The Scarlet & Black

The Student News Site of Grinnell College

The Scarlet & Black

The Scarlet & Black

Letter to the Editor: Lack of publicity for NEDAW shameful

This week, February 24-March 2, 2013, is National Eating Disorders Awareness Week. This event is a nationwide occurrence aimed at raising the awareness of the prevalence of eating disorders and their widespread effects across our country. You may not have known this, and who should fault you? There was absolutely zero mention of the week in any shape or form on campus. No events are being held, except for one organized by Active Minds, a very small student group. Even then, the event we held was not focused on eating disorders specifically, as we had naively assumed that there would be a whole slew of events to supplement ours during the week.  It seems incredibly and terribly ironic to me that on a campus so focused on the ethos of “social justice” and raising awareness, we would so grossly overlook an issue that affects each and every one of us on a daily basis. I am ashamed to be a member of a community that refuses to come together to recognize the importance of acknowledging and promoting the open and honest discussion of serious, life threatening illnesses. We promote personal wellness as a facet of self-gov, and to blatantly disregard one of the most prevalent issues of wellness on the one week in which it is openly encouraged to discuss what it is sometimes seen as a taboo topic is reprehensible.

Ironically enough, the theme of this year’s NEDAwareness Week is “Everybody Knows Somebody.” While many people may be lucky enough to not experience a full-fledged eating disorder in their life, I ask you to recall a time when eating or food served as a source of stress. Everyone knows someone who has been affected by disordered eating. If you don’t think you do, it might be time to start having deeper conversations with your friends. Eating disorders happen, disordered eating happens, discussions about either don’t happen nearly enough.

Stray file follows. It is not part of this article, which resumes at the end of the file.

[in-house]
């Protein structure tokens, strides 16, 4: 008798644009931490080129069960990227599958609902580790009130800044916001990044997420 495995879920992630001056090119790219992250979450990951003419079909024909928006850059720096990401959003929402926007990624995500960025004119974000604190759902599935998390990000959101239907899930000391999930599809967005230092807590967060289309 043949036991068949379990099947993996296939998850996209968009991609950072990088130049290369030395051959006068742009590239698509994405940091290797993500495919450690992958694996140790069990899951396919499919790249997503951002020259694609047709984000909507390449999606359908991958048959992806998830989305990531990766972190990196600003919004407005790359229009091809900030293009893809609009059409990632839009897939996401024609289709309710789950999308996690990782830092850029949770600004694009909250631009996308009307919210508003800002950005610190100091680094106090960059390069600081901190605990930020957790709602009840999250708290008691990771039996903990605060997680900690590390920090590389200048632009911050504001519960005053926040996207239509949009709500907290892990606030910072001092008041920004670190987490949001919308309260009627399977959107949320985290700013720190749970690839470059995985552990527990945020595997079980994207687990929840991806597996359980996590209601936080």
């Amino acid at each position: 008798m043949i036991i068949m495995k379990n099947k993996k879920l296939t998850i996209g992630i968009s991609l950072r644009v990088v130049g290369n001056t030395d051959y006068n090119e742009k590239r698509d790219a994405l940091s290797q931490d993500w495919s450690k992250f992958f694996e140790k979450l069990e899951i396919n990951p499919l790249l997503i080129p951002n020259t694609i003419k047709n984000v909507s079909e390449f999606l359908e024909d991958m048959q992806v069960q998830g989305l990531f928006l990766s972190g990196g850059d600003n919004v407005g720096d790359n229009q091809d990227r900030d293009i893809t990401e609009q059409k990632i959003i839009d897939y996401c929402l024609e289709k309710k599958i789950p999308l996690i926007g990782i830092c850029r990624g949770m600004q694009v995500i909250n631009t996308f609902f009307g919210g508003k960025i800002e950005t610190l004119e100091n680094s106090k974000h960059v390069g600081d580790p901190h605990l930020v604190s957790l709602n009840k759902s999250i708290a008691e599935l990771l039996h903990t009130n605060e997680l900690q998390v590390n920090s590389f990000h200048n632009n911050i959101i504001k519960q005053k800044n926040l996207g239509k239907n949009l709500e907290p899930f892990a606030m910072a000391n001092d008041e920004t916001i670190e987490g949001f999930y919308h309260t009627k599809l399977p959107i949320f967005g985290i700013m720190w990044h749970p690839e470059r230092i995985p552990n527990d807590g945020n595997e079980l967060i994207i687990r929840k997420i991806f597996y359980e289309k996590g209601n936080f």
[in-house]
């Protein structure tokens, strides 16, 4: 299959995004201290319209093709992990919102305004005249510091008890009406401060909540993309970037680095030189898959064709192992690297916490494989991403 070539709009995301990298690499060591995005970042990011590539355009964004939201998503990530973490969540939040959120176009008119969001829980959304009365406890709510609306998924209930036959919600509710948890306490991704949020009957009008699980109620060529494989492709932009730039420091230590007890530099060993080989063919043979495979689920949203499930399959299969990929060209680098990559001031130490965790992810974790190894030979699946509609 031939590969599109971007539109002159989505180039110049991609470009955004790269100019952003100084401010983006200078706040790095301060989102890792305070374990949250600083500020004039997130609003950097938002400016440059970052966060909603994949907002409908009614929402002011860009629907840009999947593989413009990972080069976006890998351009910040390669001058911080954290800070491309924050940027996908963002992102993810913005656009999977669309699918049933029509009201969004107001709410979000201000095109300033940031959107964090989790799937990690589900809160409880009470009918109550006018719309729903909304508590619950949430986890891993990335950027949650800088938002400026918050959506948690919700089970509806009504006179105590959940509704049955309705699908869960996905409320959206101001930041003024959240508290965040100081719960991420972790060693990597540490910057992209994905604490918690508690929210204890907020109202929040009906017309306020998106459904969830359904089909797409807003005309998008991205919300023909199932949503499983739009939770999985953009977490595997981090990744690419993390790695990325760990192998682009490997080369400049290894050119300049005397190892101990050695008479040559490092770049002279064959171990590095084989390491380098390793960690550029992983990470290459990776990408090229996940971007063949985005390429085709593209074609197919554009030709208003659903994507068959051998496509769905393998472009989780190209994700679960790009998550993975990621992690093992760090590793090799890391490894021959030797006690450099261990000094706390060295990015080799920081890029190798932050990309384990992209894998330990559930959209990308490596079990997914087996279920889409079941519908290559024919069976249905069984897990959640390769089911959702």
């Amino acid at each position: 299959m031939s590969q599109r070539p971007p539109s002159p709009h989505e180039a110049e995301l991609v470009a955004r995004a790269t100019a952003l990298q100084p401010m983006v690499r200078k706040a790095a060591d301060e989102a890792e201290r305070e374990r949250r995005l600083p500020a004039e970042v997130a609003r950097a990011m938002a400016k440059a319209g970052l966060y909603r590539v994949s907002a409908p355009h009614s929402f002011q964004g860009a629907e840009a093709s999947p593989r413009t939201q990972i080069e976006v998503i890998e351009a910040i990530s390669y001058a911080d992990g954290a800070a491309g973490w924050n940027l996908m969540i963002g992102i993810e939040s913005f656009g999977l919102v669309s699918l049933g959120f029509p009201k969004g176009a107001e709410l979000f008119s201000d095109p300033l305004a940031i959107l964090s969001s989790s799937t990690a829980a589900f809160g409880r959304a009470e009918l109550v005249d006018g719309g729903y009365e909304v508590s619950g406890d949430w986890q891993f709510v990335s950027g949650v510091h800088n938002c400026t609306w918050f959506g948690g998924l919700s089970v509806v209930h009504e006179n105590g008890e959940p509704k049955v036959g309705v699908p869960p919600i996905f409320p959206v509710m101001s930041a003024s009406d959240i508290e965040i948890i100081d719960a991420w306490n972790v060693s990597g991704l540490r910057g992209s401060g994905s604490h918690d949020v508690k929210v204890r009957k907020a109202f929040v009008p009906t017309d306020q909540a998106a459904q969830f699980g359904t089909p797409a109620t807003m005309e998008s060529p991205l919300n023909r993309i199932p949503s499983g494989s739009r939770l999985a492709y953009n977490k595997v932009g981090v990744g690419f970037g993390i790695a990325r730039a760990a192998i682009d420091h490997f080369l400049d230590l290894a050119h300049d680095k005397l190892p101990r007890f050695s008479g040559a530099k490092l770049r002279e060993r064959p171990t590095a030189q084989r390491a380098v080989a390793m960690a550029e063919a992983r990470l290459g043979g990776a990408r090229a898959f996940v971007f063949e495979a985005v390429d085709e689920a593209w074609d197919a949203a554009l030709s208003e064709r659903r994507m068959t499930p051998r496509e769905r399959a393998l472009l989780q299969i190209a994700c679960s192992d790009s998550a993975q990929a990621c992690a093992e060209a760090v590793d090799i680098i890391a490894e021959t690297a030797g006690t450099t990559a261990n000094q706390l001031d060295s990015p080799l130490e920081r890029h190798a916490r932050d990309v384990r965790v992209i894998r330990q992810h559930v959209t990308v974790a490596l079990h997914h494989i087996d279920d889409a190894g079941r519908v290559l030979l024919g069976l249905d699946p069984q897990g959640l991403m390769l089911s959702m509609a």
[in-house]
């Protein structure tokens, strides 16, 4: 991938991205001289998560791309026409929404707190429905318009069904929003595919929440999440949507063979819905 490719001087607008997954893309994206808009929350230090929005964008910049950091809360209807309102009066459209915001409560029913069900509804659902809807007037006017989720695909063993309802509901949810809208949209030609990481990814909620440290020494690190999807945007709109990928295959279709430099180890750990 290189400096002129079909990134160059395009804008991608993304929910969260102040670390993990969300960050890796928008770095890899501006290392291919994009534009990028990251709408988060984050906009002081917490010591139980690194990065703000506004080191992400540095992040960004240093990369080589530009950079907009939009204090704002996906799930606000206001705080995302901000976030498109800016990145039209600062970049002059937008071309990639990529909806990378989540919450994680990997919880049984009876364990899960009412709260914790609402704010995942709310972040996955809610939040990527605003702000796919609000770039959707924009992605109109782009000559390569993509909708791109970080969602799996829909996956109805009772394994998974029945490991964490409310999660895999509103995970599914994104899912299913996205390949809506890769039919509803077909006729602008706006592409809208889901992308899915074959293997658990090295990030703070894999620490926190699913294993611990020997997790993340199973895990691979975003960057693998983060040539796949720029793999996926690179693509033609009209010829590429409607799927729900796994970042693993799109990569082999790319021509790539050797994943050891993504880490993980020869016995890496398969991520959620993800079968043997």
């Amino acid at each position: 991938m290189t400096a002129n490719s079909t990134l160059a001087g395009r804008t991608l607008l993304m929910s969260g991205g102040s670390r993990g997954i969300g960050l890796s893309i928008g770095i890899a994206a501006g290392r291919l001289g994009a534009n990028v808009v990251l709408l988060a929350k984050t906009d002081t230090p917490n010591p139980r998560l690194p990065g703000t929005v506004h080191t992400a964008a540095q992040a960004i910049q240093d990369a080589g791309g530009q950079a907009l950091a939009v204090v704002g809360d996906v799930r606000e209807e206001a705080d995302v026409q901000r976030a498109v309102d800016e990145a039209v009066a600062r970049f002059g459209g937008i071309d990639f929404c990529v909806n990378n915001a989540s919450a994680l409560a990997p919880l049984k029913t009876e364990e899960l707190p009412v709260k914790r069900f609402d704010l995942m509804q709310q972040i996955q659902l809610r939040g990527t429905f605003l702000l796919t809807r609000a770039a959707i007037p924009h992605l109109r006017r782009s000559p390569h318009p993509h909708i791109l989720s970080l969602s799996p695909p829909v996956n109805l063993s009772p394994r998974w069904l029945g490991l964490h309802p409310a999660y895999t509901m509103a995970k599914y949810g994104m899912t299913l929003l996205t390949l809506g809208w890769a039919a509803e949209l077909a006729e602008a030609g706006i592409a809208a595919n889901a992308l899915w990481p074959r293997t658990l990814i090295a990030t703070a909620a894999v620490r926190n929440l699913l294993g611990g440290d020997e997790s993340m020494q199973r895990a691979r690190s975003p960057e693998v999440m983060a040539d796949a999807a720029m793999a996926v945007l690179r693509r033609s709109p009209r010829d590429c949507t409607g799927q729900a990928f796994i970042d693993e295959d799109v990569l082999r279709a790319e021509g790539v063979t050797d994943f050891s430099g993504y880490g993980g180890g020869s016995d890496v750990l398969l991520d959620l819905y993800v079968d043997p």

Ignoring NEDAW is sending the message to all those who struggle with disordered eating on a daily basis that their struggle isn’t important to us, that this community is unwilling or unable to recognize their needs. Grinnell, we are better than that. I know we are.

In lieu of any official (or unofficial) programming this year, I ask you to make an effort to reach out to your friends. Last year’s NEDAW speaker Nicole Cueno ’02 made an excellent point. At her event, she stressed the power of simply asking someone “How are you?” and genuinely caring about the answer. It can really be that simple. If you are concerned that you or someone you know (or don’t really know that well) may be struggling with disordered eating, get help. Reach out and let them know you care and want to help them. Set up an appointment with SHACS, chat with your SA, send an email to your RLC, call home. Let someone know when you are concerned, because, despite our failure to recognize NEDAW this year, this campus is able (and willing) to help. Please go to for more suggestions on helping someone in the fight against eating disorders.

Daria Brosius ’15

Editor’s note: Brosius is a copy editor for the S&B

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